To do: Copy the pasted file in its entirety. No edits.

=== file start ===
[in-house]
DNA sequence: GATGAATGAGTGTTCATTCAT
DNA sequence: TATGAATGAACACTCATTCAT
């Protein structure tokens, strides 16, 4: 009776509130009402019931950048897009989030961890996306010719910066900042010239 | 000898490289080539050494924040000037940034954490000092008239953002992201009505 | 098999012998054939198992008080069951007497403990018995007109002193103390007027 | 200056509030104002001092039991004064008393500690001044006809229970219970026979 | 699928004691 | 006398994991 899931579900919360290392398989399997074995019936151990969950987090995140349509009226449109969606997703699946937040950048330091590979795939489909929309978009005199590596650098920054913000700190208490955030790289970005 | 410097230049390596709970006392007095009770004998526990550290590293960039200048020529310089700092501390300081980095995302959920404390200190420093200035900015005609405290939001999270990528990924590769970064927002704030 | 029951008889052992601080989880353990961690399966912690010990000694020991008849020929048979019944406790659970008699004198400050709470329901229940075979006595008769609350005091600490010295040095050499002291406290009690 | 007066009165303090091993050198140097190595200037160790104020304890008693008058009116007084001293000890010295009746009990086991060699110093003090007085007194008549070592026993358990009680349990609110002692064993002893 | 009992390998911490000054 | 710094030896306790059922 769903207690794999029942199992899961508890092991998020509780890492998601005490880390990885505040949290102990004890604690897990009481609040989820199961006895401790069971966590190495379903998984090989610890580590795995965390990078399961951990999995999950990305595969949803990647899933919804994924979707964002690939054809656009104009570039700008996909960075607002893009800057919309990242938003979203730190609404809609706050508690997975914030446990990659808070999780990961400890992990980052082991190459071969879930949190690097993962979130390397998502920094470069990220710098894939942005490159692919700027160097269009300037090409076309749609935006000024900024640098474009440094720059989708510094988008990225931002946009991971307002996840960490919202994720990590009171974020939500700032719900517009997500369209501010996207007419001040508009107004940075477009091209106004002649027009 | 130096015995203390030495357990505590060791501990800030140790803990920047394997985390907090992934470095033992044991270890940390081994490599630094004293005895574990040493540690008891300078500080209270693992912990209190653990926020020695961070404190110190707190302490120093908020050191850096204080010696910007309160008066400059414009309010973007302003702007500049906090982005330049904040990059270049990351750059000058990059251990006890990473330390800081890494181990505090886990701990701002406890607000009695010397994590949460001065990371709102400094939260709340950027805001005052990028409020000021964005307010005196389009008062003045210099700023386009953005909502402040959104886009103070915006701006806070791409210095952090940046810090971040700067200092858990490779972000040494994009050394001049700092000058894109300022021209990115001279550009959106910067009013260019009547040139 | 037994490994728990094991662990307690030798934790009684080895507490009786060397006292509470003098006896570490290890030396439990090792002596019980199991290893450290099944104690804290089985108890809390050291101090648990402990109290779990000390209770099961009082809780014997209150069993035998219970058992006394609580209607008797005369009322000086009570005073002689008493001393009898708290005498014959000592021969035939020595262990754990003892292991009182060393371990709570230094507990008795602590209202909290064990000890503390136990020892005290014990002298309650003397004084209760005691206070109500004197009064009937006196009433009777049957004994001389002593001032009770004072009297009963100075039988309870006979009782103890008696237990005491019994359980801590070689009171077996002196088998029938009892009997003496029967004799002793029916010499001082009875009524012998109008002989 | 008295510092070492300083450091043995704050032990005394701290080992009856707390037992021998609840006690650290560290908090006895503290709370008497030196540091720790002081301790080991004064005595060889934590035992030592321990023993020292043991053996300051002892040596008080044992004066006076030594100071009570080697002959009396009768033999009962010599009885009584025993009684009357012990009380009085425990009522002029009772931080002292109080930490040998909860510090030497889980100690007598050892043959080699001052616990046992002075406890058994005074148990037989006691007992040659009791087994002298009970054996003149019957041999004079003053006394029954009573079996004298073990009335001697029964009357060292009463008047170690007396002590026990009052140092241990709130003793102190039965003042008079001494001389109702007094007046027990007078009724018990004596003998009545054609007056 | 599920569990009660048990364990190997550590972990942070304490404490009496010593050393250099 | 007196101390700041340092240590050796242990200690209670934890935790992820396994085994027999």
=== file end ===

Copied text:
[in-house]
DNA sequence: GATGAATGAGTGTTCATTCAT
DNA sequence: TATGAATGAACACTCATTCAT
């Protein structure tokens, strides 16, 4: 009776509130009402019931950048897009989030961890996306010719910066900042010239 | 000898490289080539050494924040000037940034954490000092008239953002992201009505 | 098999012998054939198992008080069951007497403990018995007109002193103390007027 | 200056509030104002001092039991004064008393500690001044006809229970219970026979 | 699928004691 | 006398994991 899931579900919360290392398989399997074995019936151990969950987090995140349509009226449109969606997703699946937040950048330091590979795939489909929309978009005199590596650098920054913000700190208490955030790289970005 | 410097230049390596709970006392007095009770004998526990550290590293960039200048020529310089700092501390300081980095995302959920404390200190420093200035900015005609405290939001999270990528990924590769970064927002704030 | 029951008889052992601080989880353990961690399966912690010990000694020991008849020929048979019944406790659970008699004198400050709470329901229940075979006595008769609350005091600490010295040095050499002291406290009690 | 007066009165303090091993050198140097190595200037160790104020304890008693008058009116007084001293000890010295009746009990086991060699110093003090007085007194008549070592026993358990009680349990609110002692064993002893 | 009992390998911490000054 | 710094030896306790059922 769903207690794999029942199992899961508890092991998020509780890492998601005490880390990885505040949290102990004890604690897990009481609040989820199961006895401790069971966590190495379903998984090989610890580590795995965390990078399961951990999995999950990305595969949803990647899933919804994924979707964002690939054809656009104009570039700008996909960075607002893009800057919309990242938003979203730190609404809609706050508690997975914030446990990659808070999780990961400890992990980052082991190459071969879930949190690097993962979130390397998502920094470069990220710098894939942005490159692919700027160097269009300037090409076309749609935006000024900024640098474009440094720059989708510094988008990225931002946009991971307002996840960490919202994720990590009171974020939500700032719900517009997500369209501010996207007419001040508009107004940075477009091209106004002649027009 | 130096015995203390030495357990505590060791501990800030140790803990920047394997985390907090992934470095033992044991270890940390081994490599630094004293005895574990040493540690008891300078500080209270693992912990209190653990926020020695961070404190110190707190302490120093908020050191850096204080010696910007309160008066400059414009309010973007302003702007500049906090982005330049904040990059270049990351750059000058990059251990006890990473330390800081890494181990505090886990701990701002406890607000009695010397994590949460001065990371709102400094939260709340950027805001005052990028409020000021964005307010005196389009008062003045210099700023386009953005909502402040959104886009103070915006701006806070791409210095952090940046810090971040700067200092858990490779972000040494994009050394001049700092000058894109300022021209990115001279550009959106910067009013260019009547040139 | 037994490994728990094991662990307690030798934790009684080895507490009786060397006292509470003098006896570490290890030396439990090792002596019980199991290893450290099944104690804290089985108890809390050291101090648990402990109290779990000390209770099961009082809780014997209150069993035998219970058992006394609580209607008797005369009322000086009570005073002689008493001393009898708290005498014959000592021969035939020595262990754990003892292991009182060393371990709570230094507990008795602590209202909290064990000890503390136990020892005290014990002298309650003397004084209760005691206070109500004197009064009937006196009433009777049957004994001389002593001032009770004072009297009963100075039988309870006979009782103890008696237990005491019994359980801590070689009171077996002196088998029938009892009997003496029967004799002793029916010499001082009875009524012998109008002989 | 008295510092070492300083450091043995704050032990005394701290080992009856707390037992021998609840006690650290560290908090006895503290709370008497030196540091720790002081301790080991004064005595060889934590035992030592321990023993020292043991053996300051002892040596008080044992004066006076030594100071009570080697002959009396009768033999009962010599009885009584025993009684009357012990009380009085425990009522002029009772931080002292109080930490040998909860510090030497889980100690007598050892043959080699001052616990046992002075406890058994005074148990037989006691007992040659009791087994002298009970054996003149019957041999004079003053006394029954009573079996004298073990009335001697029964009357060292009463008047170690007396002590026990009052140092241990709130003793102190039965003042008079001494001389109702007094007046027990007078009724018990004596003998009545054609007056 | 599920569990009660048990364990190997550590972990942070304490404490009496010593050393250099 | 007196101390700041340092240590050796242990200690209670934890935790992820396994085994027999």